In 2012, roughly one-quarter of the world’s cropland used biotech crops. Although genetically modified crops, often called GMOs, have been in use for two decades, critics of the technology remain vocal.
This week, the Iowa based World Food Prize is being awarded to three scientists who helped introduce biotechnology into crop production. That includes Robert Fraley, an Illinois native who’s worked for Monsanto since 1981. “For me, it’s been breathtaking,” Fraley said of the technology’s growth. “You know, the first biotech crops – the Roundup Ready soybeans and the Bollgard cottons – were launched in 1996 and today those crops are being grown in 30 countries around the world by tens-of-millions of farmers.”
Fraley, Marc Van Montagu of Belgium and Mary-Dell Chilton, an Indiana native who works for Syngenta, will be formally awarded with the World Food Prize tonight in Des Moines. Chilton credits GMOs for reducing modern agriculture’s impact on the environment. “I really don’t understand the opposition to this technology,” Chilton said. “It’s a technology that reduces, and in many cases eliminates, the need for some agricultural chemicals.”
George Naylor, a member of Iowa Citizens for Community Improvement, grows non-GMO corn and soybeans on a 470 acre farm in Greene County. “I believe that there is so much that we don’t know about what genetic modification does that will result in harmful effects to our health or the environment,” Naylor told Radio Iowa.
Fraley said he’s proud of the safety record of GMO crops. “This technology’s been in the marketplace for 20 years and there is not a single incident of food or feed safety associated with the technology,” Fraley said. “There’s no doubt that these are the most thoroughly studied and safest food products on the marketplace.”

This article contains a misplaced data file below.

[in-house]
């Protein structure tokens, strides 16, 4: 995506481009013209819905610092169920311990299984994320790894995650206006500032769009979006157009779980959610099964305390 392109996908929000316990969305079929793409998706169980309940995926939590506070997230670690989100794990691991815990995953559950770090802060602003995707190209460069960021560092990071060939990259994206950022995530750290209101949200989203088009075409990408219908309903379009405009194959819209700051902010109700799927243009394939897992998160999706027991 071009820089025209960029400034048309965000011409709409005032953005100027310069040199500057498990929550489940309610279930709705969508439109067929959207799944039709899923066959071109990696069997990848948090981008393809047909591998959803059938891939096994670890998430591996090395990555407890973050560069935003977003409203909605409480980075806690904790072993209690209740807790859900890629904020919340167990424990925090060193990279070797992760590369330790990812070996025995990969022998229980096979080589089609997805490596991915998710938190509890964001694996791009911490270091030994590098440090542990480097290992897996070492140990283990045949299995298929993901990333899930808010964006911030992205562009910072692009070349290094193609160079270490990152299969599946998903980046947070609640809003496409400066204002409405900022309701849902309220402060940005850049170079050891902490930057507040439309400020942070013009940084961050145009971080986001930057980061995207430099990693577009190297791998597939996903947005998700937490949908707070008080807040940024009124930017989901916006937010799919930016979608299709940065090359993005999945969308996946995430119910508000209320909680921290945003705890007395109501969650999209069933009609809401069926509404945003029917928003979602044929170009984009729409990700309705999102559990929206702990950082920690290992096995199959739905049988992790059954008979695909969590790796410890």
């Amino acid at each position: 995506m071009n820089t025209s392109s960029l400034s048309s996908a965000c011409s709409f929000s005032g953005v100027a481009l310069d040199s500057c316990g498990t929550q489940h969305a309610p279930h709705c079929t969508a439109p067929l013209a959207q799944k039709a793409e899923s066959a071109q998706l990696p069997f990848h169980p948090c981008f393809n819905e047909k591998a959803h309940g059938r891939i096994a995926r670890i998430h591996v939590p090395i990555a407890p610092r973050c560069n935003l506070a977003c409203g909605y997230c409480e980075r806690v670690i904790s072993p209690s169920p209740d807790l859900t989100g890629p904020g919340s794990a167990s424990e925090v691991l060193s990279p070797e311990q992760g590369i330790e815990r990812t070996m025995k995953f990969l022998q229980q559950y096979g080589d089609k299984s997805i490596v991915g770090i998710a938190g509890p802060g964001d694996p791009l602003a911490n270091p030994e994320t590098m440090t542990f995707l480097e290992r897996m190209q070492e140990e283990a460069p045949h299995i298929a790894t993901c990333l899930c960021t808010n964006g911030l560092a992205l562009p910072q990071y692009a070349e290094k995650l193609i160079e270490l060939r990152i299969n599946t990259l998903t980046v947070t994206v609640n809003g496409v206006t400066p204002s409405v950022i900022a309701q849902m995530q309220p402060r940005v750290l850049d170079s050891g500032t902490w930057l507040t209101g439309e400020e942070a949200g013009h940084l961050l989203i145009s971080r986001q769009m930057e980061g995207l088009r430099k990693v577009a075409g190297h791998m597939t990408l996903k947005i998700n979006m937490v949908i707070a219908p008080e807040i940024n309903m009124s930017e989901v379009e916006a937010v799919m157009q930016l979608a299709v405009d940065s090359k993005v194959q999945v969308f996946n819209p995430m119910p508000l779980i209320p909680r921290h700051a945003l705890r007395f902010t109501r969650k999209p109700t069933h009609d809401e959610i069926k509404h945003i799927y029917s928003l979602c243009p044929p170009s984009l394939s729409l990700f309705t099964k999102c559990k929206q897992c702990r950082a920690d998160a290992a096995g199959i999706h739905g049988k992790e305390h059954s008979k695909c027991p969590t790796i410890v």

Some critics of GMOs complain they’re created by large corporations that pressure farmers into longterm contracts for their seeds. “When I hear people say that farmers don’t benefit or they’re being coerced somehow to use the technology, I can tell you that is just absolutely false,” Fraley said. “Farmers are making these decisions very carefully. They’re smart businessmen and women and they’re doing it because it improves their operations.”
Fraley claims GMO crops will be especially important as farmers worldwide are challenged with doubling food production in the next 30 years to keep up with the anticipated population boom. “I think the challenges of food security – when you consider that demand, climate change and evolving pests – is the greatest challenge facing humanity today and I can’t believe anyone would not discuss that in the context of the need for innovations,” Fraley said.
Naylor, the farmer from Churdan, isn’t buying the argument. “That argument is intended to sway people’s thinking, but it’s not sound thinking whatsoever,” Naylor said. “Raising corn and soybeans is done to create livestock feed for chickens, dairy cattle, and beef cattle. So, we’re producing meat, milk, and eggs – which only the richest people in the world, basically, can afford to eat.”
Naylor also rejects proponents of GMOs who claim they’ve increased yields and reduced the need for pesticides. Naylor credits plant breeding techniques for improved yields. “The thing is, the pests become resistant to these technologies and you’re destroying a lot of biodiversity, you’re destroying important insects and important weeds,” Naylor said. “Now, you see the monarch butterfly is threatened because Roundup has so thoroughly killed milkweeds across the state.”
The scientists being awarded the World Food Prize say fighting weeds and pests has been and always will be a challenge for farmers. Van Montagu believes opponents of GMOs are misinformed. “Every time there’s an innovation in science, people want to tell scary stories and then people believe the scary stories,” Van Montagu said.
The 2013 World Food Prize laureates made their comments on the Iowa Public Radio program River to River.